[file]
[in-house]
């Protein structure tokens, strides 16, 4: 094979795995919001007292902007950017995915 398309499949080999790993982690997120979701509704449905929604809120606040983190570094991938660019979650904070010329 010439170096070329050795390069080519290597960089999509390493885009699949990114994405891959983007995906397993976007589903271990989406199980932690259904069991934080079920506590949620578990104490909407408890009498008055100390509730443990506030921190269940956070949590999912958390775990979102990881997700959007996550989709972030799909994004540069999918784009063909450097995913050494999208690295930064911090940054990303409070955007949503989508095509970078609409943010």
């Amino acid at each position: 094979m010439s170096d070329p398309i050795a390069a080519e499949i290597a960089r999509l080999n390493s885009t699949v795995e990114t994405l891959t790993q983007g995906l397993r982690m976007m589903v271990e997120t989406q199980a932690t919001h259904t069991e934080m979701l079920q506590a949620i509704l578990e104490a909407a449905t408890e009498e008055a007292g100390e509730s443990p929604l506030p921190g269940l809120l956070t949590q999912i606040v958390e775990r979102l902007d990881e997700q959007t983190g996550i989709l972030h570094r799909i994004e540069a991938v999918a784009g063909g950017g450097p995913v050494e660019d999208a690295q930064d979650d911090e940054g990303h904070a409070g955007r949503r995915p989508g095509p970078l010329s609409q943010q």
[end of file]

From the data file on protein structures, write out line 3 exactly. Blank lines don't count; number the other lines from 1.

């Amino acid at each position: 094979m010439s170096d070329p398309i050795a390069a080519e499949i290597a960089r999509l080999n390493s885009t699949v795995e990114t994405l891959t790993q983007g995906l397993r982690m976007m589903v271990e997120t989406q199980a932690t919001h259904t069991e934080m979701l079920q506590a949620i509704l578990e104490a909407a449905t408890e009498e008055a007292g100390e509730s443990p929604l506030p921190g269940l809120l956070t949590q999912i606040v958390e775990r979102l902007d990881e997700q959007t983190g996550i989709l972030h570094r799909i994004e540069a991938v999918a784009g063909g950017g450097p995913v050494e660019d999208a690295q930064d979650d911090e940054g990303h904070a409070g955007r949503r995915p989508g095509p970078l010329s609409q943010q």